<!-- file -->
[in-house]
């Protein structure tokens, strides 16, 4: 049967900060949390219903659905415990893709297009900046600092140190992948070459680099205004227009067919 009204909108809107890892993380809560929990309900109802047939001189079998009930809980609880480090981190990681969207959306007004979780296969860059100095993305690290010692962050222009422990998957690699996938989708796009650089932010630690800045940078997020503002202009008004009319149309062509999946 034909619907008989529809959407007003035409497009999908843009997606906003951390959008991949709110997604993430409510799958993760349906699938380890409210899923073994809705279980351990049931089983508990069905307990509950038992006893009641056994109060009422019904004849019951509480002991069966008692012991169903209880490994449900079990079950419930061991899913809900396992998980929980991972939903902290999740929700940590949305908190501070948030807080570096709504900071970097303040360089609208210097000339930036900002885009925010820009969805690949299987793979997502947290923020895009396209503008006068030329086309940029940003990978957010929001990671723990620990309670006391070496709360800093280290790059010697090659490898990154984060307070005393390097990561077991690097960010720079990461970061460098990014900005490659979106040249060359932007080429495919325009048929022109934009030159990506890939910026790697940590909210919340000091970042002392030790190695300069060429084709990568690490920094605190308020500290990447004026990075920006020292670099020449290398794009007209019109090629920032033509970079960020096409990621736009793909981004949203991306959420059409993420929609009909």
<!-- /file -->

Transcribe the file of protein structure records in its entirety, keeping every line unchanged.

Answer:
[in-house]
């Protein structure tokens, strides 16, 4: 049967900060949390219903659905415990893709297009900046600092140190992948070459680099205004227009067919 009204909108809107890892993380809560929990309900109802047939001189079998009930809980609880480090981190990681969207959306007004979780296969860059100095993305690290010692962050222009422990998957690699996938989708796009650089932010630690800045940078997020503002202009008004009319149309062509999946 034909619907008989529809959407007003035409497009999908843009997606906003951390959008991949709110997604993430409510799958993760349906699938380890409210899923073994809705279980351990049931089983508990069905307990509950038992006893009641056994109060009422019904004849019951509480002991069966008692012991169903209880490994449900079990079950419930061991899913809900396992998980929980991972939903902290999740929700940590949305908190501070948030807080570096709504900071970097303040360089609208210097000339930036900002885009925010820009969805690949299987793979997502947290923020895009396209503008006068030329086309940029940003990978957010929001990671723990620990309670006391070496709360800093280290790059010697090659490898990154984060307070005393390097990561077991690097960010720079990461970061460098990014900005490659979106040249060359932007080429495919325009048929022109934009030159990506890939910026790697940590909210919340000091970042002392030790190695300069060429084709990568690490920094605190308020500290990447004026990075920006020292670099020449290398794009007209019109090629920032033509970079960020096409990621736009793909981004949203991306959420059409993420929609009909």